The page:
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ANR: Ernst & Young Settles Over Sino-Forest; BDO/PKF Merger Update; Mortgage Interest Deduction By State | 12.04.12

Ernst & Young to Pay $117.6 Million to Settle Sino-Forest [Bloomberg]
The largest settlement with an auditor in Canadian history.

Treasury Needs a Tax Expert, Not a Wall St. Banker [Fiscal Times]
Bruce Bartlett: "[T]ax policy has historically been one of the Treasury secretary’s primary areas of focus. But that has changed over the last 20 years, as various secretaries have taken more interest in banking, finance and international economic issues. During both the Bill Clinton and George W. Bush administrations, Treasury ceased to be the lead agency on tax policy. The White House tended to signal general ideas about tax policy to Congress and then let it work its will. An important consequences of this laissez-faire policy has been that the tax code has become unbelievably screwed-up as new tax provisions became layered on old ones, the interactions between old and new provisions were ignored, the administrative aspects of tax policy took a back seat to scoring cheap political points, and Treasury’s recommendations for legislative fixes to various tax problems were routinely ignored by Congress year after year. […] I hope President Obama looks beyond the usual Wall Street banker-types when choosing a replacement for Mr. Geithner. I think he needs a tax guy; someone steeped in the intricacies of the tax code with long experience in tax policy."

BDO/PKF merger vote to be completed this week [Accountancy Age]
Partners are expected to vote on the merger at both firms by Friday this week, with the votes to be counted by early next week. BDO and PKF are planning to make a public announcement before Christmas as to whether the merger will go ahead, although experts predict it is unlikely there will be any roadblocks. A merged entity would create a firm with more than £400m in revenues, with 3,500 staff.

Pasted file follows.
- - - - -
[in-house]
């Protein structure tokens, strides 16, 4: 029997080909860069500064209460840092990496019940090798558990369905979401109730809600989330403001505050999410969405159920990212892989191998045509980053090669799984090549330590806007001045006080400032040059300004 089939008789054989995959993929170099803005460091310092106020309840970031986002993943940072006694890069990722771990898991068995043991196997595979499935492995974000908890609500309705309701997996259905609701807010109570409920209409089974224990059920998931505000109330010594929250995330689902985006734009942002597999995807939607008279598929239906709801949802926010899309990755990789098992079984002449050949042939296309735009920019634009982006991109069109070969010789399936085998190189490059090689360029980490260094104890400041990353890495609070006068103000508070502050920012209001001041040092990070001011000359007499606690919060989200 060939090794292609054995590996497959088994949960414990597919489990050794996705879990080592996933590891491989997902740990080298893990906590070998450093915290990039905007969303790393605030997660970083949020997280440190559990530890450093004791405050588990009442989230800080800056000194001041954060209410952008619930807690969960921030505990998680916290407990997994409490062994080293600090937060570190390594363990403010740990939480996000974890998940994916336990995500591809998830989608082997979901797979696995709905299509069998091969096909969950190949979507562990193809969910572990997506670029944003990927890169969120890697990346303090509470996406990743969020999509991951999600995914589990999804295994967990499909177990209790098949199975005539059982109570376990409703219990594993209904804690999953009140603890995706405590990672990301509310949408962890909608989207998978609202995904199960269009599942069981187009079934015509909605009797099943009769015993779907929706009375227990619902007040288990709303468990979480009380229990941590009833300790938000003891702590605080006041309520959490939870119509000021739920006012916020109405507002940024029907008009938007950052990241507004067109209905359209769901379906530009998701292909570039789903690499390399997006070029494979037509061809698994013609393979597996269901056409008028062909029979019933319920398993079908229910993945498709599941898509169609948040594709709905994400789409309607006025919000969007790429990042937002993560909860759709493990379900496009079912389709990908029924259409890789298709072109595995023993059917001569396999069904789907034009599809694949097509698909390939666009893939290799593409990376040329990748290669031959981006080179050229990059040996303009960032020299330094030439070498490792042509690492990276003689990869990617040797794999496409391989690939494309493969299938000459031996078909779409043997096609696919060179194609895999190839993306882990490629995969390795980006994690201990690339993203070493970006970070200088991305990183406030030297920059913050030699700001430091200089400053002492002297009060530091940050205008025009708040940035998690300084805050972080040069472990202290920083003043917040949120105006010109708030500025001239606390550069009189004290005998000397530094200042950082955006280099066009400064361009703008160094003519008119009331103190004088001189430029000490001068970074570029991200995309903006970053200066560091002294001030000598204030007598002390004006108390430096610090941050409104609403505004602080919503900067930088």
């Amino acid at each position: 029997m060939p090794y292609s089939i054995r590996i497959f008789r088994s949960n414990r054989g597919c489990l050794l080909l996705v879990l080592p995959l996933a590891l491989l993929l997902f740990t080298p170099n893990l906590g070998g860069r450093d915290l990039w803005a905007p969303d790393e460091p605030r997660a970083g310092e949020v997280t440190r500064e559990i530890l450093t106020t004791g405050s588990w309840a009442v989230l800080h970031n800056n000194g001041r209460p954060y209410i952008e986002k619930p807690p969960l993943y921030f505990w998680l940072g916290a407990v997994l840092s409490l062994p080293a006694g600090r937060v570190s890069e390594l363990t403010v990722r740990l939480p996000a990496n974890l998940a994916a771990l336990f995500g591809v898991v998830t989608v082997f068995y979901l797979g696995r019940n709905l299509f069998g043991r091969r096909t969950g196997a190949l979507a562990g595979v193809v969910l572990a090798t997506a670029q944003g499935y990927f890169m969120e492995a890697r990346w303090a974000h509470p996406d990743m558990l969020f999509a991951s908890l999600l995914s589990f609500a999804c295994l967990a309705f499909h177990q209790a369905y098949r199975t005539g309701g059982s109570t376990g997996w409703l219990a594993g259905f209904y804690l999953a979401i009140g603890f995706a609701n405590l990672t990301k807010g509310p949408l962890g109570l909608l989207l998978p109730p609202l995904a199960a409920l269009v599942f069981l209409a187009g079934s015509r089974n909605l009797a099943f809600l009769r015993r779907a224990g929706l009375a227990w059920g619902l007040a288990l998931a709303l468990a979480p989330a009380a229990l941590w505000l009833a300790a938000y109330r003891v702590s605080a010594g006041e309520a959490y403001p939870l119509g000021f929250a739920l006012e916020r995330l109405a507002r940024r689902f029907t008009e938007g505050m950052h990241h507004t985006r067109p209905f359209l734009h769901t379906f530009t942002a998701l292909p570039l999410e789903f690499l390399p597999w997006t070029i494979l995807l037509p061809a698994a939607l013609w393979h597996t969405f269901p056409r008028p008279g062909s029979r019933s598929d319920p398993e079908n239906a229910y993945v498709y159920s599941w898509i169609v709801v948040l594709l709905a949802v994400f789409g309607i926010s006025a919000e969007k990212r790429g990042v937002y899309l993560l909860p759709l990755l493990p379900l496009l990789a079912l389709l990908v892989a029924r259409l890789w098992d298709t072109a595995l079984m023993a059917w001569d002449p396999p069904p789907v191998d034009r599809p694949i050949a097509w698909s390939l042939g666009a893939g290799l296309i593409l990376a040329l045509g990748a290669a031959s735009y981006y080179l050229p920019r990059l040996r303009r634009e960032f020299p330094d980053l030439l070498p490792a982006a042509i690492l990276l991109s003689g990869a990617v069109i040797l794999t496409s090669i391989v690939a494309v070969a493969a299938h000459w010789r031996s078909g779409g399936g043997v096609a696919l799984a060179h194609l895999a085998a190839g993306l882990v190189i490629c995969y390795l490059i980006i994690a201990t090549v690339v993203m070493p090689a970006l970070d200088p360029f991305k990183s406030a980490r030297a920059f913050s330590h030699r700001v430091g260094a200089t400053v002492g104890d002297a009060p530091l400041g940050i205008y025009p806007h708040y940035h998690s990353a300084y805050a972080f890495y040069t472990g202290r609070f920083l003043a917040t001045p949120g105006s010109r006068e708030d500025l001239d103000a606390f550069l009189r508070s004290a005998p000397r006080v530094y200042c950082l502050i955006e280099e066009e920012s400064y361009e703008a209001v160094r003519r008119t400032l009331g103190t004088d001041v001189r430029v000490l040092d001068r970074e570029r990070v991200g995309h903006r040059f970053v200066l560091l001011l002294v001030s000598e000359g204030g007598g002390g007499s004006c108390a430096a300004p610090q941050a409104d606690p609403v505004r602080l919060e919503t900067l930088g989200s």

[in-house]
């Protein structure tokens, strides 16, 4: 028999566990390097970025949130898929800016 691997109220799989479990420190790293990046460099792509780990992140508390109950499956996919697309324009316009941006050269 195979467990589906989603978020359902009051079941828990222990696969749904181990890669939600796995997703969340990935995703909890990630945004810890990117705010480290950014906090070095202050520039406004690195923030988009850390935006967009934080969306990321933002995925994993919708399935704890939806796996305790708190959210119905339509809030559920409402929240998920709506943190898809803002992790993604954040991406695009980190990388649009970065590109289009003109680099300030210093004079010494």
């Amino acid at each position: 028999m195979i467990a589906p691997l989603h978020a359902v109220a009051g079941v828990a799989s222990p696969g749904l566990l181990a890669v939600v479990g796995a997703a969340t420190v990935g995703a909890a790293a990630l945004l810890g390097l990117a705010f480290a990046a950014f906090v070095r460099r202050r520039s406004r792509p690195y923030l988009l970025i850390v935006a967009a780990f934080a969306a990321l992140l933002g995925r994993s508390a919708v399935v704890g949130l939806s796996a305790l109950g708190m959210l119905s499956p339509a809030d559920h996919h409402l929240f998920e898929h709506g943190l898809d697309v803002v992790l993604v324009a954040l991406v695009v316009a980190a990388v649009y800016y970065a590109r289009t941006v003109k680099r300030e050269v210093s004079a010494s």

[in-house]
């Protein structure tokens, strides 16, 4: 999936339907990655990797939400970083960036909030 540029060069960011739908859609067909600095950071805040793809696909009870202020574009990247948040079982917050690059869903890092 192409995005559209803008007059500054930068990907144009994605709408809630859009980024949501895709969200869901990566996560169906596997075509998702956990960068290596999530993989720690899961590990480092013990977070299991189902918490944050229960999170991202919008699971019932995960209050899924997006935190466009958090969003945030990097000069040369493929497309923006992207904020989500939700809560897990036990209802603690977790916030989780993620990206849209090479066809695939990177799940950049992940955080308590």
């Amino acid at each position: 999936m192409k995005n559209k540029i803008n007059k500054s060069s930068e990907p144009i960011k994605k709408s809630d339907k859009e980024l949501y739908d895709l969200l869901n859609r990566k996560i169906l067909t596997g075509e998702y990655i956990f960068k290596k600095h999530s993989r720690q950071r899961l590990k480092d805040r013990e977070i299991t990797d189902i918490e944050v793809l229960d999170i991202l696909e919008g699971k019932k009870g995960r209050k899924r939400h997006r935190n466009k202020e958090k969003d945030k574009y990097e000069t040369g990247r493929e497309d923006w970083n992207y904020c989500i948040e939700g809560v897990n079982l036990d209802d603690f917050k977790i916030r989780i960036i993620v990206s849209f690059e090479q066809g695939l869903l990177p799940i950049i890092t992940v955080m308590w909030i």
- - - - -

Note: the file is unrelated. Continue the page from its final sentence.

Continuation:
Tchenguiz brothers seek millions from Serious Fraud Office [Guardian]

Robert and Vincent Tchenguiz, who once owned 1% of all the residential property in Britain but lost out heavily in the financial crisis, were arrested in dawn raids on their homes in March 2011. But the SFO was forced to drop its three-year investigation into the pair's involvement in the collapse of Icelandic bank Kaupthing after it admitted to serious failings. The brothers on Monday began legal action demanding the SFO pay damages estimated at up to £200m each. If they win the case, which is scheduled for trial at the high court in January 2014, it will trigger the biggest payout in the SFO's 25-year history and increase the pressure on the agency's former boss, Richard Alderman. […] Vincent Tchenguiz said the damages should not be paid by the taxpayer alone and added that the "intervention of third parties in this unlawful process warrants further assessment". This is understood to be a reference to the role accountants Grant Thornton played in supplying much of the information the SFO relied on for its investigation. In a letter included in evidence filed at the court, lawyers claimed that Grant Thornton made "unfounded allegations of fraud against Vincent Tchenguiz" in "misleading information" the accountants provided to the SFO. The letter added that there was a "serious question" as to whether Grant Thornton "succumbed to a conflict of interest and may have improperly misled the SFO in order to advance their own and their clients' commercial interests".